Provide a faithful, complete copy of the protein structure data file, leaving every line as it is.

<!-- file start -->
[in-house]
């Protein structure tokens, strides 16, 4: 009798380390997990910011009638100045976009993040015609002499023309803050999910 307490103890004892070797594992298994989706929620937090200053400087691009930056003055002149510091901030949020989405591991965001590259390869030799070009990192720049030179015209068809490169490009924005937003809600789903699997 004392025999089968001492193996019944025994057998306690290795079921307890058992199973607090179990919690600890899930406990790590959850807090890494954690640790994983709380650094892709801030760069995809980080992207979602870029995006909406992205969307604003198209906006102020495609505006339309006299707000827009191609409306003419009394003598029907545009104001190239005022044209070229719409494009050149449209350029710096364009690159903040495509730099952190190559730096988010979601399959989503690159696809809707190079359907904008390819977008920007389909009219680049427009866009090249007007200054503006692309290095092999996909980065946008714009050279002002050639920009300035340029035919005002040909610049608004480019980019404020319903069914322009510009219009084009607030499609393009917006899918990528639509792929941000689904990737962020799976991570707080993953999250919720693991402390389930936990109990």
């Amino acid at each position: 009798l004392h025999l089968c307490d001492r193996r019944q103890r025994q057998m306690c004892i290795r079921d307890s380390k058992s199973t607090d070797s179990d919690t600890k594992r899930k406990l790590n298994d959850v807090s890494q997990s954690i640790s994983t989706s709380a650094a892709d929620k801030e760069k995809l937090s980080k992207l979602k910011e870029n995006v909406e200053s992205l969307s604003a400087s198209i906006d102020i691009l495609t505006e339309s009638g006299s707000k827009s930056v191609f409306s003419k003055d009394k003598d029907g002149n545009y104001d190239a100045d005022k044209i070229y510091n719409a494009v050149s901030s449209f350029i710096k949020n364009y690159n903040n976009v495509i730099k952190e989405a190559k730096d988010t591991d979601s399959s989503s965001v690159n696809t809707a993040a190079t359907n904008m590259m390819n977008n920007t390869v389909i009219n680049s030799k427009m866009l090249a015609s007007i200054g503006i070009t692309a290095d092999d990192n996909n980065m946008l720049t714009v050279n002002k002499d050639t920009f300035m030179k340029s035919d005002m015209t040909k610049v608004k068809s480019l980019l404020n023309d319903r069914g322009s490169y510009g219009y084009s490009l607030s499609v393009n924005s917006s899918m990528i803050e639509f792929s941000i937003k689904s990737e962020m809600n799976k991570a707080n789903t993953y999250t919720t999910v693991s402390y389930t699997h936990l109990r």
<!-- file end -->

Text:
[in-house]
């Protein structure tokens, strides 16, 4: 009798380390997990910011009638100045976009993040015609002499023309803050999910 307490103890004892070797594992298994989706929620937090200053400087691009930056003055002149510091901030949020989405591991965001590259390869030799070009990192720049030179015209068809490169490009924005937003809600789903699997 004392025999089968001492193996019944025994057998306690290795079921307890058992199973607090179990919690600890899930406990790590959850807090890494954690640790994983709380650094892709801030760069995809980080992207979602870029995006909406992205969307604003198209906006102020495609505006339309006299707000827009191609409306003419009394003598029907545009104001190239005022044209070229719409494009050149449209350029710096364009690159903040495509730099952190190559730096988010979601399959989503690159696809809707190079359907904008390819977008920007389909009219680049427009866009090249007007200054503006692309290095092999996909980065946008714009050279002002050639920009300035340029035919005002040909610049608004480019980019404020319903069914322009510009219009084009607030499609393009917006899918990528639509792929941000689904990737962020799976991570707080993953999250919720693991402390389930936990109990």
């Amino acid at each position: 009798l004392h025999l089968c307490d001492r193996r019944q103890r025994q057998m306690c004892i290795r079921d307890s380390k058992s199973t607090d070797s179990d919690t600890k594992r899930k406990l790590n298994d959850v807090s890494q997990s954690i640790s994983t989706s709380a650094a892709d929620k801030e760069k995809l937090s980080k992207l979602k910011e870029n995006v909406e200053s992205l969307s604003a400087s198209i906006d102020i691009l495609t505006e339309s009638g006299s707000k827009s930056v191609f409306s003419k003055d009394k003598d029907g002149n545009y104001d190239a100045d005022k044209i070229y510091n719409a494009v050149s901030s449209f350029i710096k949020n364009y690159n903040n976009v495509i730099k952190e989405a190559k730096d988010t591991d979601s399959s989503s965001v690159n696809t809707a993040a190079t359907n904008m590259m390819n977008n920007t390869v389909i009219n680049s030799k427009m866009l090249a015609s007007i200054g503006i070009t692309a290095d092999d990192n996909n980065m946008l720049t714009v050279n002002k002499d050639t920009f300035m030179k340029s035919d005002m015209t040909k610049v608004k068809s480019l980019l404020n023309d319903r069914g322009s490169y510009g219009y084009s490009l607030s499609v393009n924005s917006s899918m990528i803050e639509f792929s941000i937003k689904s990737e962020m809600n799976k991570a707080n789903t993953y999250t919720t999910v693991s402390y389930t699997h936990l109990r």